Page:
|Welcome back to part 2 of my interview with Gaynor Stenson of Vamplit Publishing. Today she's providing advice for writers seeking publication and talking about changes in the publishing industry. |
Don't forget, we're also giving away two of Vamplit Publishing's eBooks (your choice) next Wednesday. Leave a comment to enter the drawing in today and/or yesterday's post. A comment on both days doubles your chances to win. Only one eBook per winner though. I will randomly draw two winners and announce them in my post next Wednesday.
Advice for Writers
Why should an author consider a small publisher rather than self-publish?
A couple of authors have asked me what I can do for them and my answer has always been that I believe in them as a writer and will be as committed to your novel as you are. Self-pub always seems like a lonely place to me, beside which it’s big bucks you’re giving to savvy business people. If you are going down the self-pub route, I would advise you to do some sums on how many novels you need to sell to recoup your outlay. Look carefully at the fee and be aware that if you give your credit card details and haven’t read the small print, you could find yourself paying for extras. Don’t expect anything but basic proofreading for the set fee, as most editors charge much more because their pace is usually between four and ten pages per hour. I find that I edit between three and fifteen pages an hour.
Part 1 with
Website & Submitions
www.ebookundead.com & Smashwords
vamplitpublishing.ning.com & vamplit.com
What services do you provide your authors as compared to a publishing giant or self-publishing agency?
For new authors, we offer a lot more than a big publisher would. Obviously I can’t offer what the publishing giants offer to their superstars, but I do offer one-on-one collaboration with an editor and we produce all the artwork for covers and any promotional material, we will even set you up a blog. Large publishers seldom offer so much to new authors and expect manuscripts to be presented in a highly polished format, with editing and proofreading already done. Some of our authors have proved to be networking goddesses’ and they have been keen to pass the love around, which is nice.
What are some of the warning signs you're being taken advantage of in the publishing industry?
There are so many. Firstly, if you are paying up front, whatever the company says on its website, you are self-publishing. If you are asked for your credit card details in case of extras or if you go onto the website and there are thousands of books of low quality, your alarm bells should start to ring. Even if you are accepted by a large publisher, ask about claw back. This is where you only get your royalties after all the costs of production are met and is quite common.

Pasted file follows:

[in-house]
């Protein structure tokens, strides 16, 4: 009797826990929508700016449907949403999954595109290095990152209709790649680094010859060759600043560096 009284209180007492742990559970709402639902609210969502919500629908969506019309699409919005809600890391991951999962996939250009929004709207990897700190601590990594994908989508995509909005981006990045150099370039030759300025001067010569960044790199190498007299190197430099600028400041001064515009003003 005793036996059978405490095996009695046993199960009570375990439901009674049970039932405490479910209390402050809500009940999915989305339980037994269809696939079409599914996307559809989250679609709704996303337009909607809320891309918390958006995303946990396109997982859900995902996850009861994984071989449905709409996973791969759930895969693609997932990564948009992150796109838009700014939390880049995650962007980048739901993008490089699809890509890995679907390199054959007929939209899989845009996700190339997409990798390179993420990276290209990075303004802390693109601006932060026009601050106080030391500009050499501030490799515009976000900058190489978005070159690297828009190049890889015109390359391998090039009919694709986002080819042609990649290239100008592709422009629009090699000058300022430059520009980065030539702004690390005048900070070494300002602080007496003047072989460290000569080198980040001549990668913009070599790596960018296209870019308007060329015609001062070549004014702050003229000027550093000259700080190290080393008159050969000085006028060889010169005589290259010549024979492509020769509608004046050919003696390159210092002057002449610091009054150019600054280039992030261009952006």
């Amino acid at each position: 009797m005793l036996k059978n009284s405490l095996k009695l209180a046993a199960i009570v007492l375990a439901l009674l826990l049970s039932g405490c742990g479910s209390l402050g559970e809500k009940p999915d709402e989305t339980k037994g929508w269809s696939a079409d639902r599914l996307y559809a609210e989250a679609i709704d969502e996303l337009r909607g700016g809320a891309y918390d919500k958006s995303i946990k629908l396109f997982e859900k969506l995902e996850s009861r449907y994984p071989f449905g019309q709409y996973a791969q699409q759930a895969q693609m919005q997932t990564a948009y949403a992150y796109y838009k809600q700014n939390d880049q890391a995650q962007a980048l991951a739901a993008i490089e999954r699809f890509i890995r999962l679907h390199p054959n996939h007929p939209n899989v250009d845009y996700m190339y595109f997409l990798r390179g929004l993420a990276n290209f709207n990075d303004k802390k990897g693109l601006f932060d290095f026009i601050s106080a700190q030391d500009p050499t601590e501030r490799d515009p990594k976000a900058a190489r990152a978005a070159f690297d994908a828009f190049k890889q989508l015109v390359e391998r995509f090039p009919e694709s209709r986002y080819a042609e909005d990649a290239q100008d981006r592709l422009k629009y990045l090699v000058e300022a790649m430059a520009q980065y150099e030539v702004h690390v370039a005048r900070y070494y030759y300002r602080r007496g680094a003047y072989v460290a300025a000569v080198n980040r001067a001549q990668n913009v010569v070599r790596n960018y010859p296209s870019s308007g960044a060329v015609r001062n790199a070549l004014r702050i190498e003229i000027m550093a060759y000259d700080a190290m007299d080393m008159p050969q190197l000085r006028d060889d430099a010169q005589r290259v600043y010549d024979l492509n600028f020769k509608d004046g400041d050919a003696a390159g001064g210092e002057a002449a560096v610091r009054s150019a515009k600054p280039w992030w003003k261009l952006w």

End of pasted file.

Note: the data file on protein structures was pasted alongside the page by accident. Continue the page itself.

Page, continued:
What would you suggest to any author looking to publish?
Don’t get your mum or friend to read your novel and think that it is edited, unless said person is an editor, of course. Practice writing a query letter or email. I’m completely turned off if a query is full of grammatical or spelling mistakes. Think of your synopsis as a shop window, one that will get the editor to browse. Writing compelling prose isn’t enough, you need the whole package. I could write pages on this, but most importantly, think carefully before spending your hard earned cash. On her website, Anne Rice puts it quite succinctly: if you have to pay, it’s not publishing, it’s vanity publishing. However, there is a new breed of author for whom self-publishing is a viable option. If you have a disposable income and the savvy to pull it off, then give self-pub a try. If as an author you decide that you don’t want to go through the archaic and often cruel rigmarole of submission, think before you sign up with the big self-publishers. Ask yourself how much of what the self-publishing company is offering you can do yourself and if the answer is some or most of it, spend the money you save on marketing your novel and a holiday.
Since you have started a publishing company, what are some of the things you have realized writers are uninformed or don't understand about publishers and the process of publishing?
Tricky question, writers don’t on the whole seem to realise this is a business. Last year I wrote twenty rejection emails in one day. My point being, that my business is new and I will give a writer a lot of leeway in their style (that can be fixed), but not their content. Don’t just blanket send your manuscript to every publisher you can find in The Writers’ Handbook, do some research. As a writer you should love to fact find, and that should not stop when you’re looking for a publisher. Send the right manuscript to the right editor and make sure your query and synopsis are outstanding.